Matching and Agglomeration: Theory and Evidence from Japanese Firm-to-Firm Trade
Yuhei Miyauchi ()
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Yuhei Miyauchi: Boston University
No WP2020-007, Boston University - Department of Economics - Working Papers Series from Boston University - Department of Economics
Why are economic activities geographically concentrated? I argue that matching frictions and increasing returns to scale in firm-to-firm matching for input trade is an important source of agglomeration. Using a yearly panel of firm-to-firm trade in Japan and unanticipated supplier bankruptcies as a natural experiment, I first document that firms rematch with new suppliers at a faster rate in locations and industries with a higher density of alternative suppliers. At the same time, the new supplier matching rate does not decrease with the geographic density of other buyers, hence the matching rate exhibits increasing returns to scale. Motivated by these findings, I develop a structural general equilibrium model of firm-to-firm trade with matching frictions. I structurally estimate the key parameters of the model to precisely replicate the reduced-form estimates, and I show that this agglomeration mechanism explains about a third of the population-density premium in nominal wages in Japan.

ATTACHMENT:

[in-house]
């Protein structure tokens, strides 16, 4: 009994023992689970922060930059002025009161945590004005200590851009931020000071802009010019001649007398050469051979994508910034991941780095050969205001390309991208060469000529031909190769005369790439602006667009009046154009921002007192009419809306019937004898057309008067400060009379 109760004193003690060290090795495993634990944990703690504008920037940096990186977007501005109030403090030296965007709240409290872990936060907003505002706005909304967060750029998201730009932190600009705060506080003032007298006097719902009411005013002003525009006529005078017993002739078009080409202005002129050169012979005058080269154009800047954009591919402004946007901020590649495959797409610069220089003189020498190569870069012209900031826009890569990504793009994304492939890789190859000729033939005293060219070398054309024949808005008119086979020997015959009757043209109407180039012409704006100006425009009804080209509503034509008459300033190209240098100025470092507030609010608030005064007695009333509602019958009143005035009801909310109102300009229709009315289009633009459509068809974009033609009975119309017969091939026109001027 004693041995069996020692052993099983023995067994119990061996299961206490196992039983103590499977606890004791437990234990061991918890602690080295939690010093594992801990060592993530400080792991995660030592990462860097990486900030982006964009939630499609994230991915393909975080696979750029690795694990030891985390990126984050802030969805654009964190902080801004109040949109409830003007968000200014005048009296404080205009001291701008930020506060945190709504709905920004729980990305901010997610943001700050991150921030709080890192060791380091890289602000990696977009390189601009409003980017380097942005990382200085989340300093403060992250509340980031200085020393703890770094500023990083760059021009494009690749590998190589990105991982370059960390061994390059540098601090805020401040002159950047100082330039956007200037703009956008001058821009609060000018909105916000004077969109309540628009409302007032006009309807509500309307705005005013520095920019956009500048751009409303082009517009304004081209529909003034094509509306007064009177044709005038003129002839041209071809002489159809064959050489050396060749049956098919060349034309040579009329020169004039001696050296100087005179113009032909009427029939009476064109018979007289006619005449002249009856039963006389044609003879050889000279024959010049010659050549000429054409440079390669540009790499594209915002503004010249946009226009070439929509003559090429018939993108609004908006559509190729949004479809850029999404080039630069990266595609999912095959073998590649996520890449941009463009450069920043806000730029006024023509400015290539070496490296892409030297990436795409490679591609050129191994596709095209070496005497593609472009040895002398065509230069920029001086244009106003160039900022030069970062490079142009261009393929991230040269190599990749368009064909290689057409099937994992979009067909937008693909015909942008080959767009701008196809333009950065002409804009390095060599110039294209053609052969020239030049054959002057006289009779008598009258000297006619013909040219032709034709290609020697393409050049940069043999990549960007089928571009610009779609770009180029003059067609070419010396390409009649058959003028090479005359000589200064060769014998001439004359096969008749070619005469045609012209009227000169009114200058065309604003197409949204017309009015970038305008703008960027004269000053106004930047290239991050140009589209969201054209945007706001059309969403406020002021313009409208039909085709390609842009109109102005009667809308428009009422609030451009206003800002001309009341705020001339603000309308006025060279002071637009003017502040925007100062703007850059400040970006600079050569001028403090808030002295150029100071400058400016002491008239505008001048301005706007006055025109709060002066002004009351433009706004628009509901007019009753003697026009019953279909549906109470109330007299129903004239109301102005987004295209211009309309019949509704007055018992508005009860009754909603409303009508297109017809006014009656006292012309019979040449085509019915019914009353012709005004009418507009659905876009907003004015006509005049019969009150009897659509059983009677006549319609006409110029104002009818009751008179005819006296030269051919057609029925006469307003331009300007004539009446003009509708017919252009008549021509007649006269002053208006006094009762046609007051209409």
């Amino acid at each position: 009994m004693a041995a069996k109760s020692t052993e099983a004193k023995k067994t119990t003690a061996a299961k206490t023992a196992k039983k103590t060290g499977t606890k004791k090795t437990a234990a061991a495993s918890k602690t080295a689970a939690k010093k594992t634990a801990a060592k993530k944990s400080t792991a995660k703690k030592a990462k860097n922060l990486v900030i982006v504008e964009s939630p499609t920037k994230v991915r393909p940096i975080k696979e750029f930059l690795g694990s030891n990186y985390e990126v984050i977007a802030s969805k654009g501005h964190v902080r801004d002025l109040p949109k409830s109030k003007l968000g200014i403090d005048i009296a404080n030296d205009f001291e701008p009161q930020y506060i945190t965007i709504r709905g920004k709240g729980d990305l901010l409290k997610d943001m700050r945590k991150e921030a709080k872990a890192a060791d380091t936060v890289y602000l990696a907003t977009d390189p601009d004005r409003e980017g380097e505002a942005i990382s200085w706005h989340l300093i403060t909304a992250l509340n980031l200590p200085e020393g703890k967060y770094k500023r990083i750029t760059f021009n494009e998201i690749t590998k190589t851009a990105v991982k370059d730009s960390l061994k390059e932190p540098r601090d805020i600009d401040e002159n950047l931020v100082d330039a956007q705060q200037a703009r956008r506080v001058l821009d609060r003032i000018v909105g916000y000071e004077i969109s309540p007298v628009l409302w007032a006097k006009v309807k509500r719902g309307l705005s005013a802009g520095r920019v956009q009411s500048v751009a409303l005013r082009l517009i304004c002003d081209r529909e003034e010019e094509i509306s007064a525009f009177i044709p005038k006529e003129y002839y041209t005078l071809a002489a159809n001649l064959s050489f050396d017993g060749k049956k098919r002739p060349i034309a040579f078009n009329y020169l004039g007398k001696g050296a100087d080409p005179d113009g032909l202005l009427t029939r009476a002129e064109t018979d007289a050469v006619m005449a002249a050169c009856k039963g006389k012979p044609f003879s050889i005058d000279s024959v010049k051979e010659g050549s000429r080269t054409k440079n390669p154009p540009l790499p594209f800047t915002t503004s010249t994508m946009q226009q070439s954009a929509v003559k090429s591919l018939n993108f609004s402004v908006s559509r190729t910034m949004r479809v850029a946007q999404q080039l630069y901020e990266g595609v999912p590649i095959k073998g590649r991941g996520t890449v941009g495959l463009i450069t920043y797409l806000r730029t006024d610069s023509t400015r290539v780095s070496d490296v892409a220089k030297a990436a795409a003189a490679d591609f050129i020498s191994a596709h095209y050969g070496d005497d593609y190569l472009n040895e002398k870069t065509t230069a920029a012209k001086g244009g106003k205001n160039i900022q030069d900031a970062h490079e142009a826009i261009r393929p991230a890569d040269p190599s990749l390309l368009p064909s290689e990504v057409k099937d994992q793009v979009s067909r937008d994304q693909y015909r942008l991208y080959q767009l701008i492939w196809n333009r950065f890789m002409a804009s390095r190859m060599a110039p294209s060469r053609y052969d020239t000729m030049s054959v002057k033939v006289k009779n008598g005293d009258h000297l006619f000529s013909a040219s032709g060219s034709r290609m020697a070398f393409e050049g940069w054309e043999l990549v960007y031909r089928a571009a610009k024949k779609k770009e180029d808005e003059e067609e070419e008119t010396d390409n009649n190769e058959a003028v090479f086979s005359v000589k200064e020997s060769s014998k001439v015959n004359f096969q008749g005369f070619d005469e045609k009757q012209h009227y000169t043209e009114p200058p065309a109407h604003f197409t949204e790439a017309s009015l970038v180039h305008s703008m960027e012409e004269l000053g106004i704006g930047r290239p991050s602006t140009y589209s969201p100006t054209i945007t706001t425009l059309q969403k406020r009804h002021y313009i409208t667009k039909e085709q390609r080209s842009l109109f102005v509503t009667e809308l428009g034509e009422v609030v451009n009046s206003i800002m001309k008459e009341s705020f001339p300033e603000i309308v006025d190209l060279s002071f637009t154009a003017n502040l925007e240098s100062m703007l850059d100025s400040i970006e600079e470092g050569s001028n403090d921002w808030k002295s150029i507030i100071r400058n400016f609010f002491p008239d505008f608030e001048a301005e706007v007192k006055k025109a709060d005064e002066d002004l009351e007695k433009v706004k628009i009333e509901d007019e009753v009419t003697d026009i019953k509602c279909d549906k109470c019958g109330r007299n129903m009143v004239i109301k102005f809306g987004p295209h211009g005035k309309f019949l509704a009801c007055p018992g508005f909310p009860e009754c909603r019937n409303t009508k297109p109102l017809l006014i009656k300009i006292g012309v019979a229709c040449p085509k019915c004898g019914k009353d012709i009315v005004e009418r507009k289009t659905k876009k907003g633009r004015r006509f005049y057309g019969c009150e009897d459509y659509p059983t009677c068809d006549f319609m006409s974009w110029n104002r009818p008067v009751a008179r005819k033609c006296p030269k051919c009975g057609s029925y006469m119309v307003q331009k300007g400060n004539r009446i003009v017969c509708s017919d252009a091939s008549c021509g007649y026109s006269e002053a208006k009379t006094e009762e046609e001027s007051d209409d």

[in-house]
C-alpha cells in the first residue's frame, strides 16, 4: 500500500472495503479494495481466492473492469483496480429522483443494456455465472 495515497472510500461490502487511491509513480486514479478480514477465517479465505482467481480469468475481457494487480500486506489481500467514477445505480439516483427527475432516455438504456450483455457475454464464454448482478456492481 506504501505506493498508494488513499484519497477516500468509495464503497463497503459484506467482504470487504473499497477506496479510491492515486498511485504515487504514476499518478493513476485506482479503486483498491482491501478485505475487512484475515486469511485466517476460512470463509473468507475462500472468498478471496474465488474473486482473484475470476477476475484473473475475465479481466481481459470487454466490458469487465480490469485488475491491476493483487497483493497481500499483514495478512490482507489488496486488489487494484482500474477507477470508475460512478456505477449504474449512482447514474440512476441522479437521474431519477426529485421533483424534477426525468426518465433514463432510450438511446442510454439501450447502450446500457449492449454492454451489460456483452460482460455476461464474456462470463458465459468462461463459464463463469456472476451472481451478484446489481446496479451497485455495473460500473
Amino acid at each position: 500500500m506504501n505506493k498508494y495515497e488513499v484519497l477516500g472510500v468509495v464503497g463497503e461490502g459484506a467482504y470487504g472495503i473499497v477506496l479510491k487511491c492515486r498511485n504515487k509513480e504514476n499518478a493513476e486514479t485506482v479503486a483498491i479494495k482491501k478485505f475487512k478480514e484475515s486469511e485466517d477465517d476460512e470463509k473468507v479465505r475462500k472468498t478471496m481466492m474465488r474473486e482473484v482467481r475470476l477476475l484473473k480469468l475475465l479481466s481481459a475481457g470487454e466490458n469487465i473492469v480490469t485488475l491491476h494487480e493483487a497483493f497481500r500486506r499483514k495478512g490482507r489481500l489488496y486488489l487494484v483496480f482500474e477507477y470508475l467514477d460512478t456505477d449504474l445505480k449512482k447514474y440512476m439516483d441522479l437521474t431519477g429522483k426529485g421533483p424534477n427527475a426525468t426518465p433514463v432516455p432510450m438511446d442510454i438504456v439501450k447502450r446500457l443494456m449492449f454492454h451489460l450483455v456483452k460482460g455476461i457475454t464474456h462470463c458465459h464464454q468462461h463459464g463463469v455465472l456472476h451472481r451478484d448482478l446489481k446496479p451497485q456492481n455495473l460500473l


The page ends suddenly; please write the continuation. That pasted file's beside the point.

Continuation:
Pages: 73 pages
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